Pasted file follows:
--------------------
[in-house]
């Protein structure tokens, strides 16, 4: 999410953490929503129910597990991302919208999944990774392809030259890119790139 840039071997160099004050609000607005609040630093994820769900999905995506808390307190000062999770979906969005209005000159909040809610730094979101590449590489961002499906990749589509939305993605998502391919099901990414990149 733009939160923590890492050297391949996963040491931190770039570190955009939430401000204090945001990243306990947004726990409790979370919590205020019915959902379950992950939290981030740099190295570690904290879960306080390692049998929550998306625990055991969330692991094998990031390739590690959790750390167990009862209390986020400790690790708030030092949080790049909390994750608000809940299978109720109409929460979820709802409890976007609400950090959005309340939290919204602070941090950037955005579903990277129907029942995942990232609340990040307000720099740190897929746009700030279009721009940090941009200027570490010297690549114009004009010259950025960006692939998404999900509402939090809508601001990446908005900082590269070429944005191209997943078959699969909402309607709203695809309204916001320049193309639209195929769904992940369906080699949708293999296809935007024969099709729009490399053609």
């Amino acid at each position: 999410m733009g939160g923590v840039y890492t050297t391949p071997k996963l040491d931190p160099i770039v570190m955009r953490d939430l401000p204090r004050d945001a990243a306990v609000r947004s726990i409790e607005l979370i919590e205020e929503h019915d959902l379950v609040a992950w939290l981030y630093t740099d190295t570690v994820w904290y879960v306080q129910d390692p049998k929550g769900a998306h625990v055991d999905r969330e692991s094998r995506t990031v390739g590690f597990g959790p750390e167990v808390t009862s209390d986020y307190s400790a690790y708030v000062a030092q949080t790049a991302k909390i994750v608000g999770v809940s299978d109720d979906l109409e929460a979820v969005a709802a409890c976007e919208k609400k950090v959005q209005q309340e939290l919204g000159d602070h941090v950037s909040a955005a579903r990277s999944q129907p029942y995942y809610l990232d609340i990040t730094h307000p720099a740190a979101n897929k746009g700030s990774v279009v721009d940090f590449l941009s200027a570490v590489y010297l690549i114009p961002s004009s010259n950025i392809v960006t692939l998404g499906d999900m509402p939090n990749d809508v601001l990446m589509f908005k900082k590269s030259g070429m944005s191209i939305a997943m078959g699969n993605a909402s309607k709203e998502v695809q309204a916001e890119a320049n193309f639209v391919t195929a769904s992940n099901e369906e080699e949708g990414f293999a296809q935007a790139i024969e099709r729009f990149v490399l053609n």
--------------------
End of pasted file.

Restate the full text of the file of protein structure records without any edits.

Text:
[in-house]
């Protein structure tokens, strides 16, 4: 999410953490929503129910597990991302919208999944990774392809030259890119790139 840039071997160099004050609000607005609040630093994820769900999905995506808390307190000062999770979906969005209005000159909040809610730094979101590449590489961002499906990749589509939305993605998502391919099901990414990149 733009939160923590890492050297391949996963040491931190770039570190955009939430401000204090945001990243306990947004726990409790979370919590205020019915959902379950992950939290981030740099190295570690904290879960306080390692049998929550998306625990055991969330692991094998990031390739590690959790750390167990009862209390986020400790690790708030030092949080790049909390994750608000809940299978109720109409929460979820709802409890976007609400950090959005309340939290919204602070941090950037955005579903990277129907029942995942990232609340990040307000720099740190897929746009700030279009721009940090941009200027570490010297690549114009004009010259950025960006692939998404999900509402939090809508601001990446908005900082590269070429944005191209997943078959699969909402309607709203695809309204916001320049193309639209195929769904992940369906080699949708293999296809935007024969099709729009490399053609």
């Amino acid at each position: 999410m733009g939160g923590v840039y890492t050297t391949p071997k996963l040491d931190p160099i770039v570190m955009r953490d939430l401000p204090r004050d945001a990243a306990v609000r947004s726990i409790e607005l979370i919590e205020e929503h019915d959902l379950v609040a992950w939290l981030y630093t740099d190295t570690v994820w904290y879960v306080q129910d390692p049998k929550g769900a998306h625990v055991d999905r969330e692991s094998r995506t990031v390739g590690f597990g959790p750390e167990v808390t009862s209390d986020y307190s400790a690790y708030v000062a030092q949080t790049a991302k909390i994750v608000g999770v809940s299978d109720d979906l109409e929460a979820v969005a709802a409890c976007e919208k609400k950090v959005q209005q309340e939290l919204g000159d602070h941090v950037s909040a955005a579903r990277s999944q129907p029942y995942y809610l990232d609340i990040t730094h307000p720099a740190a979101n897929k746009g700030s990774v279009v721009d940090f590449l941009s200027a570490v590489y010297l690549i114009p961002s004009s010259n950025i392809v960006t692939l998404g499906d999900m509402p939090n990749d809508v601001l990446m589509f908005k900082k590269s030259g070429m944005s191209i939305a997943m078959g699969n993605a909402s309607k709203e998502v695809q309204a916001e890119a320049n193309f639209v391919t195929a769904s992940n099901e369906e080699e949708g990414f293999a296809q935007a790139i024969e099709r729009f990149v490399l053609n």